The PMC Bronze line of rifle ammunition is extremely popular among recreational shooters. The reason for this is because it is available at a low price and yet still maintains excellent performance with high velocities and good accuracy.
The projectile used in this particular PMC Bronze .223 Remington load is a 55-Grain full metal jacket projectile. The 55-grain projectile is an an extremely popular choice in .223/5.56x45mm loads. This projectile performs well in a variety of rifle barrel twist rates, most notable in 1:7, 1:8 and 1:9 twist rates, commonly found in AR-15 barrels.
The projectile is primarily composed of two different metals. The jacket of the bullet is made from copper. This heavy copper jacket encloses the lead core. The strong, copper jacket helps to prevent expansion or deformation during the firing process, which could happen if the projectile was composed solely of softer lead. The copper jacket also helps to prevent leading of your barrel by encapsulating the lead core. The lead core helps to increase the total weight of the projectile. Also the softer lead core helps to prevent ricochets by deforming one it strikes a hard object.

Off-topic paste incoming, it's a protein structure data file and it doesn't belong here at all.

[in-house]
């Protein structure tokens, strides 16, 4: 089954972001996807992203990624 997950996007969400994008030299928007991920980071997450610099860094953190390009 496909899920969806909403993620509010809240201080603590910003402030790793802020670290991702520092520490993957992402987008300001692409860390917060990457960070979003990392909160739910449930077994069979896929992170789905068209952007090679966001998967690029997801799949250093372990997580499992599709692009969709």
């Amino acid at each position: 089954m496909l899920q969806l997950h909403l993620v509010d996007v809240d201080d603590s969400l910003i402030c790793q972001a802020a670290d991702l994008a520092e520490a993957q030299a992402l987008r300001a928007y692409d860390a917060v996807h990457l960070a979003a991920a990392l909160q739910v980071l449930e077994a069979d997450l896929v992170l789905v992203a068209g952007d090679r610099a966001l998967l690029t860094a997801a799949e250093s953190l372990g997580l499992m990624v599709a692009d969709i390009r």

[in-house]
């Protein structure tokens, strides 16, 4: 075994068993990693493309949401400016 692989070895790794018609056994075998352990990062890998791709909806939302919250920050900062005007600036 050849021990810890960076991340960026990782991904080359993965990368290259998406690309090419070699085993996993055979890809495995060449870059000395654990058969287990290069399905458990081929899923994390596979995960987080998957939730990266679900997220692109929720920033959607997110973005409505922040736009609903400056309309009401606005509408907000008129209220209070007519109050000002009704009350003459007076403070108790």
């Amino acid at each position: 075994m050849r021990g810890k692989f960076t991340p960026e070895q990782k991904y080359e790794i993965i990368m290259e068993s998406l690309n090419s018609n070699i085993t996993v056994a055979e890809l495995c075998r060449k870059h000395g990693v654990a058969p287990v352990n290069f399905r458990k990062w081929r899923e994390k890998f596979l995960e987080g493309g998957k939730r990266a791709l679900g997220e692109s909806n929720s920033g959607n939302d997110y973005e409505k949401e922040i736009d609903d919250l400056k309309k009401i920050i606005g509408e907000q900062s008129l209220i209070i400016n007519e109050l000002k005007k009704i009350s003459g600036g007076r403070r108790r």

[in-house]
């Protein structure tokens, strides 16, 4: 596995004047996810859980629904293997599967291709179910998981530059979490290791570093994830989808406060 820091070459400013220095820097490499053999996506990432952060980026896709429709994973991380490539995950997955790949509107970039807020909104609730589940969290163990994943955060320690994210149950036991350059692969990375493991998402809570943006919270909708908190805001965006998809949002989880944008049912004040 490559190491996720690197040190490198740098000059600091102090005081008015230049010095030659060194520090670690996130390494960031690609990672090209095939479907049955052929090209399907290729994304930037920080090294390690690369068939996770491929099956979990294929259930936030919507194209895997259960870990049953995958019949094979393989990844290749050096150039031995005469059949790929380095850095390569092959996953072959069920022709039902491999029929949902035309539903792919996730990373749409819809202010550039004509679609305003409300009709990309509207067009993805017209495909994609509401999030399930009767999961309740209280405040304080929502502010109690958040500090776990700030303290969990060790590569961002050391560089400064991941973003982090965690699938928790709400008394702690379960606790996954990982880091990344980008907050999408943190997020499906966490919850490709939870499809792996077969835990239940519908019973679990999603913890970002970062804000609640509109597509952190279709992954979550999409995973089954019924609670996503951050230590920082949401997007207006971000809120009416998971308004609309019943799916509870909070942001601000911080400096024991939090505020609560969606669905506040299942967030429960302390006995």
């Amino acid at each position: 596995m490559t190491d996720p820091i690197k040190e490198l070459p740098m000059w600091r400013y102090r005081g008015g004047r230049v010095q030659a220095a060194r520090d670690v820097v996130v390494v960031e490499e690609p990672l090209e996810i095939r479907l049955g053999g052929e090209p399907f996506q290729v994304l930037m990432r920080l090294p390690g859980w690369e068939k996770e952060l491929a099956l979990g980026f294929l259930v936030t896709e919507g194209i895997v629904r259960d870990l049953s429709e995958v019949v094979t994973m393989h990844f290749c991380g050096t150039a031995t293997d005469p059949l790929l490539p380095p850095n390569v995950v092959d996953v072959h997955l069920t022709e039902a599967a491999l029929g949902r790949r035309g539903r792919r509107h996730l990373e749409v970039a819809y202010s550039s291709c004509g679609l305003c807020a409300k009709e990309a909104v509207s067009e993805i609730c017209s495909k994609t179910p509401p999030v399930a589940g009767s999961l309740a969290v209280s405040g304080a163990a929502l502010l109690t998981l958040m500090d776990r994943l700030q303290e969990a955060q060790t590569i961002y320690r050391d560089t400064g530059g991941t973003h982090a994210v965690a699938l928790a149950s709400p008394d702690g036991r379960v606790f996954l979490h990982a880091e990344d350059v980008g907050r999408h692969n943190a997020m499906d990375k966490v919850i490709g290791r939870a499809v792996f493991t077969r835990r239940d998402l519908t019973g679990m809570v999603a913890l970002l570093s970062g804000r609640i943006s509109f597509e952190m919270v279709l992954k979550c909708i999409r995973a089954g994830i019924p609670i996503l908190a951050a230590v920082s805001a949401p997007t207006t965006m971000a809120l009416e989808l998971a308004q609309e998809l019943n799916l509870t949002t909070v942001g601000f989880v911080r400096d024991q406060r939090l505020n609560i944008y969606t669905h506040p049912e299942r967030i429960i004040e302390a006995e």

The projectile used in this load also has a boat-tail design. This means that the rear portion of the projectile as a taper to it, as opposed to being squared off. This tapered element can help to improve accuracy and may assist in giving the round superior ballistics. This can be particularly helpful for target shooting as well as for hunting applications.
The round is a .223 Remington caliber cartridge. This round is able to fired in barrels chambered in .223 Remington or 5.56x45mm NATO. This also includes variations of those chambers, such as .223 Wyle, Noveske Mod 0 Chamber, etc. The overall length of the cartridge is sufficient enough that it can be loaded into box magazines for the AR-15, such as the Magpul PMAGs, Lancer L5 magazines, as well as several other box magazines. The projectile used in this load is 55-grains in weight and has a ballistic coefficient of 0.243. When combined with a test rifle muzzle velocity of 3200 feet per second, this equates to 45.47 inch drop at 500 yards with a 200-yard zero. You can also view further technical specifications.